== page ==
Monday, July 13, 2009

Content or Complacent?

The Bible presents contentment as a good thing. It is something learned, though, and doesn't come naturally. Paul once received a generous offering from his friends in Philippi, and in thanking them said, "I've learned by now to be quite content whatever my circumstances" (Philippians 4:11, The Message). The operative word here is "learned." Contentment doesn't come easy when there's much to complain about and a lot you would change if you had the power to do so.

There's also something that looks like contentment but isn't. Complacency is ugly -- it's not resting in the Lord, it's snoring! While contentment is desire under surrender, complacency is desire under siege. A. W. Tozer said,

Complacency is a deadly foe of all spiritual growth. Acute desire must

be present or there will be no manifestation of Christ to His people. He

waits to be wanted. Too bad that with many of us He waits so long, so

very long, in vain.

Are you content or complacent?

Monday, July 6, 2009

Be A Difference Maker!

Leadership expert John Maxwell says that the average person influences 10,000 people - either for good or bad - in the course of a lifetime.  That means all of us are difference-makers.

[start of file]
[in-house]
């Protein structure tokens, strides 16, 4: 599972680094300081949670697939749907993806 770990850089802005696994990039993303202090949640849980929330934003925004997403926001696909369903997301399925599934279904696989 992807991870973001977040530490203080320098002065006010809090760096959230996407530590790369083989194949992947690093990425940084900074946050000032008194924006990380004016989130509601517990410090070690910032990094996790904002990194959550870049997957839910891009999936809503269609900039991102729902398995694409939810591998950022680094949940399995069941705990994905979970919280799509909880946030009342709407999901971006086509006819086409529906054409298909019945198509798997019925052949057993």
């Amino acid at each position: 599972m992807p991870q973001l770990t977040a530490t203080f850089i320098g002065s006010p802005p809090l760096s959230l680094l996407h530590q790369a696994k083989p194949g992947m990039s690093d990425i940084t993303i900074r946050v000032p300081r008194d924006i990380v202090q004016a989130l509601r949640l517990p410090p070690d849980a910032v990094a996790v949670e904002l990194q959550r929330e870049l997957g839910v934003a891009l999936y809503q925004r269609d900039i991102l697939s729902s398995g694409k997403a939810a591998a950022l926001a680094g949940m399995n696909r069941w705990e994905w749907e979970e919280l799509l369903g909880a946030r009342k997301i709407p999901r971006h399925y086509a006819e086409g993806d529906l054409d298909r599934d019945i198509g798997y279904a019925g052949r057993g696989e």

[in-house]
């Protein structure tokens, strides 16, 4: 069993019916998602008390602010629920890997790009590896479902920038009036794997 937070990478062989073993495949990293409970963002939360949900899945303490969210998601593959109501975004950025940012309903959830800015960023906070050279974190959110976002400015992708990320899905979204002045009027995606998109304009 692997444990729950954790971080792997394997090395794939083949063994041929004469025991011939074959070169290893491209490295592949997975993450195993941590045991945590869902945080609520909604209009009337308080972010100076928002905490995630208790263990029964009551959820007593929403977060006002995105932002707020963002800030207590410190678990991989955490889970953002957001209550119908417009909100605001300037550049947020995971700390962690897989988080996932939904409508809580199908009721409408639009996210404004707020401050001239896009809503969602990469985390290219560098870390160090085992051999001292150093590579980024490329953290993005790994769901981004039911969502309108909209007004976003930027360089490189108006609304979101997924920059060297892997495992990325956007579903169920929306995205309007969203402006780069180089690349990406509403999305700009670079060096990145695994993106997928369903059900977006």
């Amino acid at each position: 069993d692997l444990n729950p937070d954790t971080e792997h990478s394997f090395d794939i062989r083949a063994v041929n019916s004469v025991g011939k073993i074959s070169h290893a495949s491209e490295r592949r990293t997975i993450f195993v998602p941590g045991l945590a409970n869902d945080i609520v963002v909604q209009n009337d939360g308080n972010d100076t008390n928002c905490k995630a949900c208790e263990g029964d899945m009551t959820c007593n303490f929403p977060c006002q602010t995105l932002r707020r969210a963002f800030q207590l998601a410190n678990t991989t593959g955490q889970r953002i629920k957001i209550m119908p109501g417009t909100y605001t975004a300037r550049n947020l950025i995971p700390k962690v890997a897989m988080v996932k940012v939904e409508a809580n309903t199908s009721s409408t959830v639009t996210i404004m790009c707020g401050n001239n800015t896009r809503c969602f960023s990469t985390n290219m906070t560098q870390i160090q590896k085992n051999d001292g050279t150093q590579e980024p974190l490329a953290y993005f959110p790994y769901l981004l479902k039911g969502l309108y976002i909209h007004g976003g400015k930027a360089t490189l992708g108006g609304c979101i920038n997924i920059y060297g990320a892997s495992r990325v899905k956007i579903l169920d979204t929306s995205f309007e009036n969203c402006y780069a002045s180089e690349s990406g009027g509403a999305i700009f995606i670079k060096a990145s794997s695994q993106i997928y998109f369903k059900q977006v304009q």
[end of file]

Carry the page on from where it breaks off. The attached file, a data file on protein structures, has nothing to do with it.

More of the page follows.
Miss Amy Whittington would certainly qualify as one who directly and indirectly influenced thousands of people.  At age 83 she was still teaching a Sunday school class in Sault St. Marie, Michigan.  She learned that the Moody Bible Institute in Chicago was offering a seminar to teach people how to be more effective teachers.  She literally saved her pennies until she had the necessary money to buy a bus ticket.  She rode the bus all night to attend the seminar to learn new methods and procedures so she could do a better job.

One of the professors, impressed with her age, enthusiasm, and the fact that she had ridden the bus all night to attend the seminar, engaged her in conversation.  He asked her what age group she taught and how many were in her class.  When she responded that she taught a class of junior high school boys and there were 13 in the class, the professor asked how many kids belonged to the church.  Miss Whittington replied, "Fifty." The professor, astonished that this little lady taught over 25% of the church youth, responded, "With that kind of record we should have you teach us how to teach."  How right he was!

People who are already good at what they do are far more likely to work at getting better than are those who are marginal performers.  What kind of impact did Miss Amy Whittington have? Eighty-six of those boys she taught in her Sunday school class through the years ended up in the ministry! Can't you just imagine the thousands of people she directly and indirectly impacted for good?  She truly was a difference-maker. 

You are too ... so make it a "good" difference!